General Council of the International Brotherhood of Workers

General Council of the International Brotherhood of Workers

 

the central managing organ of the First International, known under this name from 1866. (Before 1866 it was called the Committee, the Central Committee, and the Central Council.) The General Council was elected by the congresses of the First International.

At first the composition of the council was heterogeneous. In addition to workers it included petit bourgeois and radical bourgeois elements. As a result of the efforts of K. Marx, who was a permanent member of the council until 1872 and its de facto leader, the council became an executive organ, composed of proletarians and uniting representatives of the working class of various nationalities. From October 1870 to September 1872, F. Engels joined the General Council, becoming one of its leaders. In 1870 the Russian revolutionary G. A. Lopatin was a member of the council. After the Paris Commune of 1871 the Communards E. Vaillant, V. Vrublevskii, and F. E. Cournet, joined the General Council. From 1864 to 1870 its structure took its final form. The members elected from their midst a chairman. (Until the abolition of this position in 1867, it was held by C. Odger.) Council members also elected a secretary (a position held successively by W. R. Cremer, R. Shaw, J. G. Eccarius, and J. Hales), a treasurer, and corresponding secretaries for various countries. Marx was the corresponding secretary for Germany (beginning in 1864) and Russia (beginning in March 1870), and Engels was corresponding secretary for Spain, Portugal, Italy, and for a while for Denmark. The officials of the General Council formed a working body, the Permanent Committee. (From 1864-71 it was also called the Subcommittee, the Subcommission, and in 1872, the Executive Committee.)

The General Council was supposed to supervise the implementation of the resolutions of the congresses, prepare their program, and unify the struggle of the workers of various countries. In the course of Marx’ and Engels’ fight for the establishment of the programmatic and organizational principles of scientific communism and against opportunistic tendencies within the International (for example, Proudhonism and anarchism), the functions of the General Council were refined and developed. The council gained the right to admit or refuse to admit sections, to expel sections temporarily until the next congress, and to eliminate sections and federations, and it was obliged to watch over the observation of the General Charter. Until 1872 its seat was in London. In the autumn of 1872 the seat of the General Council was transferred to New York, under a resolution of the congress at The Hague. Its head there was F. A. Sorge, a comrade in arms of Marx and Engels.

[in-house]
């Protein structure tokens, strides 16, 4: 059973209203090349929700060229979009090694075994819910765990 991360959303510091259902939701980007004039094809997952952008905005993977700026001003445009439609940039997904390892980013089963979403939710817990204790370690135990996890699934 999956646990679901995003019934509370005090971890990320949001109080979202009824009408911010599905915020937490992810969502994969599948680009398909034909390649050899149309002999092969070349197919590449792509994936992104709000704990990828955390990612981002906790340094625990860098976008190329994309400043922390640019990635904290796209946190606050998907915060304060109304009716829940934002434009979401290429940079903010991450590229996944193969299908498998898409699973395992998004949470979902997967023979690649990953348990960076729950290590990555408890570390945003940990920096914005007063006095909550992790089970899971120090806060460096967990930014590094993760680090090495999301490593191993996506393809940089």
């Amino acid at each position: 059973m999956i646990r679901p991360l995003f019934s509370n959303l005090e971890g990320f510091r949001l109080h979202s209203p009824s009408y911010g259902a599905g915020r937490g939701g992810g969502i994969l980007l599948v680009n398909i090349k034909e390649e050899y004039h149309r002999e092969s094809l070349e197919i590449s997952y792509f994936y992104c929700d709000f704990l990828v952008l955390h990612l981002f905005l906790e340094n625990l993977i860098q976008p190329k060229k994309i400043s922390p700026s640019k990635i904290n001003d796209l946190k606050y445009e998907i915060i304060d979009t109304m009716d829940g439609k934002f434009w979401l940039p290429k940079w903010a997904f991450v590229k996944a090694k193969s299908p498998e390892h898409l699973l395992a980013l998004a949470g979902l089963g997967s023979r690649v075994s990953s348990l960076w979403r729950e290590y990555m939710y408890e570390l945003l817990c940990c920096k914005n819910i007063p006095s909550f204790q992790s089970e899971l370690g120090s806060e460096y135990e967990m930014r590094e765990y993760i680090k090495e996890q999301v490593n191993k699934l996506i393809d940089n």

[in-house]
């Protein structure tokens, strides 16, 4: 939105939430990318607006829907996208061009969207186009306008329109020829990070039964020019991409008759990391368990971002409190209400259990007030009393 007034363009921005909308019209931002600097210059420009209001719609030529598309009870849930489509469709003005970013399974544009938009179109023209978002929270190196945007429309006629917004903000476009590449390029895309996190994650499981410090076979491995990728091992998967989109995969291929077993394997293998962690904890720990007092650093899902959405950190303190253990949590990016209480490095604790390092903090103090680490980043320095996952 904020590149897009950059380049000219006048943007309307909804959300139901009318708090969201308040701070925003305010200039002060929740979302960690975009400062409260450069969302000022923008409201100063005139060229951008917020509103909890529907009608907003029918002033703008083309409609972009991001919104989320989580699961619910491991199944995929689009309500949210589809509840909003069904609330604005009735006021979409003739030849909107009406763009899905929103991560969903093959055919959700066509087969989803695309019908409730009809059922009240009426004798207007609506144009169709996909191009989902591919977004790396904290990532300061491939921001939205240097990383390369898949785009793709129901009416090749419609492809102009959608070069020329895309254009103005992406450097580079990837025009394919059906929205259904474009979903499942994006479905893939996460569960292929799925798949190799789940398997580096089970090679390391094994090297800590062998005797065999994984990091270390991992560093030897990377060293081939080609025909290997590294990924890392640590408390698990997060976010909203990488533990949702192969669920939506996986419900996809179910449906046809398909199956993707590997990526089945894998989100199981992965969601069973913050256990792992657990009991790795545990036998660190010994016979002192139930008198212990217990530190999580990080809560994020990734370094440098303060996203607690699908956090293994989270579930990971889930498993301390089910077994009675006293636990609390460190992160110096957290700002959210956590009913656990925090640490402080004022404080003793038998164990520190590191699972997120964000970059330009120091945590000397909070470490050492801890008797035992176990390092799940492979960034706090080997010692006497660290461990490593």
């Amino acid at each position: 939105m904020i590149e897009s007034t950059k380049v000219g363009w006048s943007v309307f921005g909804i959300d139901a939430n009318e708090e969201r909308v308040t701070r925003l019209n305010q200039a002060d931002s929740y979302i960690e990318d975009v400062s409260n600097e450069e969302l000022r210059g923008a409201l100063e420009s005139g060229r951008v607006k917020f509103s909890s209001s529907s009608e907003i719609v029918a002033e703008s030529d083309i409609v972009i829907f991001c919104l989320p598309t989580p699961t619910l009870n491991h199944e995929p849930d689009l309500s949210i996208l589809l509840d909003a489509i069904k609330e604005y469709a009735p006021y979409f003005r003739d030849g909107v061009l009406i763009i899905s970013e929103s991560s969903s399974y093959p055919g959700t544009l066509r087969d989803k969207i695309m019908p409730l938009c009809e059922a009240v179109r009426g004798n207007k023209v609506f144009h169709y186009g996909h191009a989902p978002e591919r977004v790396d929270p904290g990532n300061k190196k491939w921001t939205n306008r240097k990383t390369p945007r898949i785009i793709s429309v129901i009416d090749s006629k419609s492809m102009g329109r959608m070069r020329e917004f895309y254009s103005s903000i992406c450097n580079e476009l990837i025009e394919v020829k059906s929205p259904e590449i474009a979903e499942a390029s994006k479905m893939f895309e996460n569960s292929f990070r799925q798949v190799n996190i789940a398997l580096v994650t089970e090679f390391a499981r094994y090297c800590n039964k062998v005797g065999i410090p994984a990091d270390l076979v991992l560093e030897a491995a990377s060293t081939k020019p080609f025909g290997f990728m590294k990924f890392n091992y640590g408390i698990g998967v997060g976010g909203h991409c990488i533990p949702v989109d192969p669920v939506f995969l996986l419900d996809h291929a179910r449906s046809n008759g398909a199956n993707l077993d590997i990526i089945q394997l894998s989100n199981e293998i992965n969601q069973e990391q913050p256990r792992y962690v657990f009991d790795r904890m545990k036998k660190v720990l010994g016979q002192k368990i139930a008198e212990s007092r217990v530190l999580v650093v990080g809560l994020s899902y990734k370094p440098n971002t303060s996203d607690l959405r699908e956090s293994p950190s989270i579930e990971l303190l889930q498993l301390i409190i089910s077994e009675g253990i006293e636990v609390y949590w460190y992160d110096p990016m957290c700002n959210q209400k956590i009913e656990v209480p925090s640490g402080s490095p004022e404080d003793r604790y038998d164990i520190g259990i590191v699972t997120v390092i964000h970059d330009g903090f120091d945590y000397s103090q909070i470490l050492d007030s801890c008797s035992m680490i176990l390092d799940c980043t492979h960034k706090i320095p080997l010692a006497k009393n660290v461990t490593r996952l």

SOURCES

Marx, K. “Vremennyi Ustav Tovarishchestva.” In K. Marx and F. Engels, Soch., 2nd ed., vol. 16.
“Ustav i Reglament Mezhdunarodnogo Tovarishchestva Rabo-chikh.” In K. Marx and F. Engels, Soch., 2nd ed., vol. 16.
Marx, K. “Obshchii Ustav i Organizatsionnyi reglament Mezhdunarodnogo Tovarishchestva Rabochikh.” In K. Marx and F. Engels, Soch., 2nd ed., vol. 17.
Marx, K., and F. Engels. “Rezoliutsii obshchevo kongressa, so-stoiavshegosia v Gaage 2-7 sent. 1872 g.” In K. Marx and F. Engels, Soch., 2nd ed., vol. 18.
General’nyi sovet Pervogo Internatsionala, 1864-1872: Protokoly [vols. 1-5]. Moscow, 1961-65.

N. IU. KOLPINSKII

Full browser ?